On Friday, Google rolled out a new feature that will help users ignore ad content they find irrelevant or otherwise problematic. The company announced on its Inside AdWords blog that it will place an “X” in the top right corner of video ads and others that appear in its display network. The move might remind marketers that Google – and their online audience – places a premium on relevance, and targeted content efforts that are key to building search visibility (SEO or paid) with relevant audiences.
When a user “mutes” an ad by clicking the X, they will no longer see ad content from this campaign across any of Google’s services. So should a user mute an ad on YouTube, they won’t see paid search content that is included in the same campaign from the company either. While Google has been clear in its goal of focusing on the user, this move essentially demands that marketers do as well. Creating ad content that is useless to consumers will result in them seeing different content in these spaces.
A key of any web marketing campaign is targeting and ensuring that the right prospects will see the right content. If these users aren’t interested in campaigns then companies must create more effective content to pique interest and drive traffic and conversions.
According to Michael Aiello, product manager for Google, the feature is designed to increase the control users have over their experience with all Google products and services. Additionally, the data will help Google deliver ads that perform better for marketers while simultaneously pushing them toward developing and maintaining comprehensive profiles of their target audience.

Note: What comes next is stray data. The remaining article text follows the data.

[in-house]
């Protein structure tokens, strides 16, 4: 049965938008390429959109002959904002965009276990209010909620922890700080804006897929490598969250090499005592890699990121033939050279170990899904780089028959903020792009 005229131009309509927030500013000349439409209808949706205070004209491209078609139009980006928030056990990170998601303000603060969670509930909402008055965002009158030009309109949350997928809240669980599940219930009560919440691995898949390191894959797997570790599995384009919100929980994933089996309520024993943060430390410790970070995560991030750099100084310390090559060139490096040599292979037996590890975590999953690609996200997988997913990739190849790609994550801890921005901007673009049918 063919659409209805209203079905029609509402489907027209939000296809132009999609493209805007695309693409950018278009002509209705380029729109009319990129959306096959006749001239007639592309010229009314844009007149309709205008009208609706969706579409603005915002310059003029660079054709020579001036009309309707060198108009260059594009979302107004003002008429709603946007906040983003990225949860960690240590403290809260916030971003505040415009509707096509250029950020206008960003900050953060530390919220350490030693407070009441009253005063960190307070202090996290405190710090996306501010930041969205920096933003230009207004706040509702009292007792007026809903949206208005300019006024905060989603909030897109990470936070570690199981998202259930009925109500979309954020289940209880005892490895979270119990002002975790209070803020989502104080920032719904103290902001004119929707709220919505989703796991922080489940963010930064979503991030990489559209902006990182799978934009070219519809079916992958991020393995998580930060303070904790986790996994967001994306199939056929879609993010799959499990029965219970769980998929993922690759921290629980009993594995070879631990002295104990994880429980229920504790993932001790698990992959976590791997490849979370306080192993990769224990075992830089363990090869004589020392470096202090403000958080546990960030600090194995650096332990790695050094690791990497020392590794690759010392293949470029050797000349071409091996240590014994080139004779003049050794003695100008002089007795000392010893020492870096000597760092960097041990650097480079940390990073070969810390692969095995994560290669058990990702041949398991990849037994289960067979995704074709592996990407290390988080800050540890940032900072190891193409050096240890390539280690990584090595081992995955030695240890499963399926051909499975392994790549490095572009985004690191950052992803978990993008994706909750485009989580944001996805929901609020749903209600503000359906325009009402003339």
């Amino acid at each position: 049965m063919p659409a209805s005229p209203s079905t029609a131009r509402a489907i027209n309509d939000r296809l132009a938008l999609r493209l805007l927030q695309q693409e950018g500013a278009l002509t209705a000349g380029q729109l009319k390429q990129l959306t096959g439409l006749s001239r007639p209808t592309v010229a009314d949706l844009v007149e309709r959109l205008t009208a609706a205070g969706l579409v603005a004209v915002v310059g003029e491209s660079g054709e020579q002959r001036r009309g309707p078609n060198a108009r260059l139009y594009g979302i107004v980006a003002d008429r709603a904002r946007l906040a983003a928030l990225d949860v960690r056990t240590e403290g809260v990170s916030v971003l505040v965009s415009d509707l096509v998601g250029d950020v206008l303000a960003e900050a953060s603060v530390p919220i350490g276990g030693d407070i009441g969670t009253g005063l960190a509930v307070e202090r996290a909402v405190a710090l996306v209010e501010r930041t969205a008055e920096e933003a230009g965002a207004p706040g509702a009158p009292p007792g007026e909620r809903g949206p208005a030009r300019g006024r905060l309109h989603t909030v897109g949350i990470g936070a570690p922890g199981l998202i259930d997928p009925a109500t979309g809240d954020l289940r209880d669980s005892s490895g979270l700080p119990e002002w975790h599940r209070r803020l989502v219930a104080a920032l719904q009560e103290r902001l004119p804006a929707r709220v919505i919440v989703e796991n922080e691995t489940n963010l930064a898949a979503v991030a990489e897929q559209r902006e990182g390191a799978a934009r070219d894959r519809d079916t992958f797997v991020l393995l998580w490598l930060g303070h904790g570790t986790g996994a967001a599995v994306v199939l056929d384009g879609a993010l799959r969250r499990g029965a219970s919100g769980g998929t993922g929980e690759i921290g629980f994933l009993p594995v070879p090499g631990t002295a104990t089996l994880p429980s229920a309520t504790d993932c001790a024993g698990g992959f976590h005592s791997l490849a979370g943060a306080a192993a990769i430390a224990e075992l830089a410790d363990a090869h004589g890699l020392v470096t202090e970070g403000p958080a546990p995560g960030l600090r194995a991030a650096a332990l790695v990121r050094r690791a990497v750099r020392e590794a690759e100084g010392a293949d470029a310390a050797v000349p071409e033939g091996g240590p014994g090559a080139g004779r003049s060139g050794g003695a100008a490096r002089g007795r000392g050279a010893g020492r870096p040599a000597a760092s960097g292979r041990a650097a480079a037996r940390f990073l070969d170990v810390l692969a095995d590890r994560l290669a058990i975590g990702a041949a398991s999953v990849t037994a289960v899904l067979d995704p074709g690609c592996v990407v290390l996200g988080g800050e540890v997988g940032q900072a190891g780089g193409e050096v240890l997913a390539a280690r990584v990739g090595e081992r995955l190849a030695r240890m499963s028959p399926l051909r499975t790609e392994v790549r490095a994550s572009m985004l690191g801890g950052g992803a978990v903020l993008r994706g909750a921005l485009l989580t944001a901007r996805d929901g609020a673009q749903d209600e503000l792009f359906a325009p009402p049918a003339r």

This is not the first time Google has rolled out a tool that allows users to block certain content. In the past, Brafton highlighted a tool that allows users who bounce from a site found in organic search results to block content from that page in the future. For both organic marketing content and paid ads, marketers must be sure that they are actively engaging their audiences and delivering articles, images or other types of content that are appealing and relevant.
Moreover, Google’s marketing capability is growing consistently to encourage companies to improve targeting for all content. Brafton recently highlighted a new video ad platform that allows organizations to share video content marketing on YouTube and pay on a model similar to AdWords. This is a timely update from Google as Americans viewed more than 10 billion video ads in May, and the figure is expected to grow frequently as more consumers and B2B buyers consume web video content to inform purchase decisions.